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Rome: The Emperor's Spy: Rome 1 [Paperback]

M C Scott
3.7 out of 5 stars  See all reviews (66 customer reviews)
RRP: 7.99
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Book Description

24 May 2012 Rome (Book 1)

Rome is burning. Only one man can save it.

The Emperor: Nero, Emperor of Rome and all her provinces, feared by his subjects for his temper and cruelty, is in possession of an ancient document predicting that Rome will burn.

The Spy: Sebastos Pantera, assassin and spy for the Roman Legions, is ordered to stop the impending cataclysm. He knows that if he does not, his life - and those of thousands of others - are in terrible danger.

The Chariot Boy: Math, a young charioteer, is a pawn drawn into the deadly game between the Emperor and the Spy, where death stalks the drivers - on the track and off it.


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Rome: The Emperor's Spy: Rome 1 + Rome: The Coming of the King: Rome 2 + Rome: The Eagle Of The Twelfth: Rome 3
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Product details

  • Paperback: 592 pages
  • Publisher: Corgi (24 May 2012)
  • Language: English
  • ISBN-10: 0552168009
  • ISBN-13: 978-0552168007
  • Product Dimensions: 19.6 x 12.8 x 3.8 cm
  • Average Customer Review: 3.7 out of 5 stars  See all reviews (66 customer reviews)
  • Amazon Bestsellers Rank: 80,987 in Books (See Top 100 in Books)

More About the Author

Author, columnist and screenwriter, Manda (M.C) Scott has written thirteen novels beginning with contemporary thrillers. Her first, 'Hen's Teeth; was shortlisted for the Orange Prize, 'No Good Deed' was nominated for an Edgar Award in the 'Best Thriller' category.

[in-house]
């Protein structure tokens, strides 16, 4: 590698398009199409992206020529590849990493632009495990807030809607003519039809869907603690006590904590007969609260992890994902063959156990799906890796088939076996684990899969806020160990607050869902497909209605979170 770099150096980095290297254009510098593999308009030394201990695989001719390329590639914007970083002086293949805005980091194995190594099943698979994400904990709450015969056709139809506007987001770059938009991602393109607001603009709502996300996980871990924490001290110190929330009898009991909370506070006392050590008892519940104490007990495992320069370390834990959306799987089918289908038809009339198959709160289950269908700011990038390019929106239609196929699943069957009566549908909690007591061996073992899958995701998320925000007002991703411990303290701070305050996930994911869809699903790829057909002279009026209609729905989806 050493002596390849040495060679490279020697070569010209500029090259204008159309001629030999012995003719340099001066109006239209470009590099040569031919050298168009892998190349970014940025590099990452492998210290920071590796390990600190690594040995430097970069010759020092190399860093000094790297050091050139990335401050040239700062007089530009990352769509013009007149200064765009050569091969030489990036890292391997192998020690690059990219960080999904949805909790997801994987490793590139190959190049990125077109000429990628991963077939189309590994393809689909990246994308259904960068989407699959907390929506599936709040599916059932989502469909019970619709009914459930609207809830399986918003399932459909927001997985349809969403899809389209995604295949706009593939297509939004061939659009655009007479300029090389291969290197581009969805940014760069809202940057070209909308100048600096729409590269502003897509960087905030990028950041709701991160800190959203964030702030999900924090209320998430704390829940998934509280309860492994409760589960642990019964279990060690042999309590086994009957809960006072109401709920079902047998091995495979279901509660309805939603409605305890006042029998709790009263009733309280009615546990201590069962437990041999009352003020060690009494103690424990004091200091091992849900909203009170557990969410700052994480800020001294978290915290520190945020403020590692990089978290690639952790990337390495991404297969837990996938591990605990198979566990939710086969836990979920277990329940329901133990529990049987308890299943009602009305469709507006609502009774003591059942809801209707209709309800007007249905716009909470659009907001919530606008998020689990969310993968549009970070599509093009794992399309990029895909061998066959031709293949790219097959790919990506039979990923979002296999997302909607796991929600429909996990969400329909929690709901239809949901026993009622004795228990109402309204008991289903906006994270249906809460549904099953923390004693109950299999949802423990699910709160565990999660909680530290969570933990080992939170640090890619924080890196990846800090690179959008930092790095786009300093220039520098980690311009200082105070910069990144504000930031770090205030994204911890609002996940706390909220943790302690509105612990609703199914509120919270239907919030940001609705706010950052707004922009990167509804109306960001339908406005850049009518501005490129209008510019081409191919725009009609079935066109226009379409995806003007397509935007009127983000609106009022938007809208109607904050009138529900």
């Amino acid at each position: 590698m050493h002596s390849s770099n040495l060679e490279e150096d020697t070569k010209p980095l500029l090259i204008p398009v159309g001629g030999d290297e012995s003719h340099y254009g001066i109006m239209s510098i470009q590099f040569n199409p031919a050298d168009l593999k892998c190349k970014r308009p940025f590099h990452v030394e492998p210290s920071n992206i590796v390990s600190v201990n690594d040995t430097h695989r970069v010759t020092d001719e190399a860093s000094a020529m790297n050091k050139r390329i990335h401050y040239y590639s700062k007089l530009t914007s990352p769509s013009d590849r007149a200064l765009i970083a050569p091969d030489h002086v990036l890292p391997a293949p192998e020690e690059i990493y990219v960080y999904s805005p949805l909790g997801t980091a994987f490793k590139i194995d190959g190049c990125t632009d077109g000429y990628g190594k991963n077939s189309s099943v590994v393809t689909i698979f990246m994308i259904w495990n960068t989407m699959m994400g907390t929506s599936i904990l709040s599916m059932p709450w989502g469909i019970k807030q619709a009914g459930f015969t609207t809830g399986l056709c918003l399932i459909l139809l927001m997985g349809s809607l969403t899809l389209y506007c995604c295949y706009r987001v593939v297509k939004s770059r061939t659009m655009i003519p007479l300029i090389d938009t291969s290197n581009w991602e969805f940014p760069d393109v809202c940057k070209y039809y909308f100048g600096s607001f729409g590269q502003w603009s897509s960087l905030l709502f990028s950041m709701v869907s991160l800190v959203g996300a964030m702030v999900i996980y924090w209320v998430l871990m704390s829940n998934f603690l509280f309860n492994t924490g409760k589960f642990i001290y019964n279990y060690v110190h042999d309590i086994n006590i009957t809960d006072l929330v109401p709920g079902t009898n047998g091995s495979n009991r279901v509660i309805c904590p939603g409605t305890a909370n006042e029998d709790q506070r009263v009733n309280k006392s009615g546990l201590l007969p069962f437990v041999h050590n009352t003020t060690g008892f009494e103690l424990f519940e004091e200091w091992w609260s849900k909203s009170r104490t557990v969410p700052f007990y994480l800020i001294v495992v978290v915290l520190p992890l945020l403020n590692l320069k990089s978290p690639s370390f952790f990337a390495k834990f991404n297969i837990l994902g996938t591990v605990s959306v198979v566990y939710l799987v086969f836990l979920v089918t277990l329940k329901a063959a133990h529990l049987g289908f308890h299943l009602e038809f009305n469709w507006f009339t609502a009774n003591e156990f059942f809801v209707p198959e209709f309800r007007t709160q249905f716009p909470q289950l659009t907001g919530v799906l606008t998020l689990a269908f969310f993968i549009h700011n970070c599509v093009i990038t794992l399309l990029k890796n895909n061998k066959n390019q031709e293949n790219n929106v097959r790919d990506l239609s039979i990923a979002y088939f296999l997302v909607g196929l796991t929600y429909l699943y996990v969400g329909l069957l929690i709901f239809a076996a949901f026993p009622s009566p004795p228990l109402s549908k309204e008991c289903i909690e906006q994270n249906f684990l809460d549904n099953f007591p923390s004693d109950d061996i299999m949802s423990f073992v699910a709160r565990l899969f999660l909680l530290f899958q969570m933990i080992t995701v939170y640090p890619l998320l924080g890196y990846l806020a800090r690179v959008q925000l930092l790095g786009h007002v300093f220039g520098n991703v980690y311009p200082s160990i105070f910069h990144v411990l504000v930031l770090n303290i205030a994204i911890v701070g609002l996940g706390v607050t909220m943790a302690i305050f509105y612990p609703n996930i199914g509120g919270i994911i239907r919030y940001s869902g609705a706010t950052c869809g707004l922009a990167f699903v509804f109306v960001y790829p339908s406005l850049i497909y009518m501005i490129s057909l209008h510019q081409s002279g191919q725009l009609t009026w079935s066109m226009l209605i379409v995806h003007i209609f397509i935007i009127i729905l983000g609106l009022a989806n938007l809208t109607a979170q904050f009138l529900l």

Having served her writing apprenticeship, she went back in time to write the bestselling Boudica:Dreaming series. Her latest 'Rome' series starts with Rome: The Emperor's Spy and continues with Rome: The Coming of the King, Rome: The Eagle of the Twelfth and Rome:The Art of War. Set from 54 - 69AD, the books feature Pantera, the spy whose name means leopard.

She is working on a dual time line novel of Jeanne d'Arc (who she really was: not the fainting visionary peasant girl) and a contemporary thriller.

She is Chair of the Historical Writers' Association (http://www.TheHWA.co.uk), Prize Chair of the HWA Debut Crown and Programming Chair of the Harrogate History Festival. She writes reviews and columns for the Independent, the Express, the Telegraph and the (Glasgow) Herald.

She is an avid reader. Her top picks of 2013, in no particular order, are: Robert Wilton: TREASON'S TIDE, Imogen Robertson, 'THE PARIS WINTER', Beatrice Hitchman: 'PETITE MORT' Robert Ryan, 'DEAD MAN'S LAND', Robert Low, 'THE LION RAMPANT', Neil Gaiman 'THE OCEAN AT THE END OF THE LANE' and Neal Stephenson, 'Reamde' (it's 2012, but it's still outstanding.

Further details can be found on her website: http://www.mandascott.co.uk

Product Description

Review

"As exciting as Ben Hur, and far more accurate" (Independent)

"A gripping tale, with more to come" (Daily Mail)

"A heady, fast-paced, well-written, and exciting book...Brilliant stuff" (Shropshire Star)

Book Description

A mysterious prophecy foretells that Rome will burn - only one man can save it

Inside This Book (Learn More)
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Front Cover | Copyright | Table of Contents | Excerpt | Back Cover
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Customer Reviews

Most Helpful Customer Reviews
18 of 19 people found the following review helpful
3.0 out of 5 stars We Didn't Start the Fire 20 Aug 2012
Format:Hardcover
Rome: The Emperor's Spy is a hard book to categorise. Part thriller, part action adventure, part religious diatribe, I finally put it down as a good read that will be too controversial for some, too complex for others, while some will thoroughly enjoy it.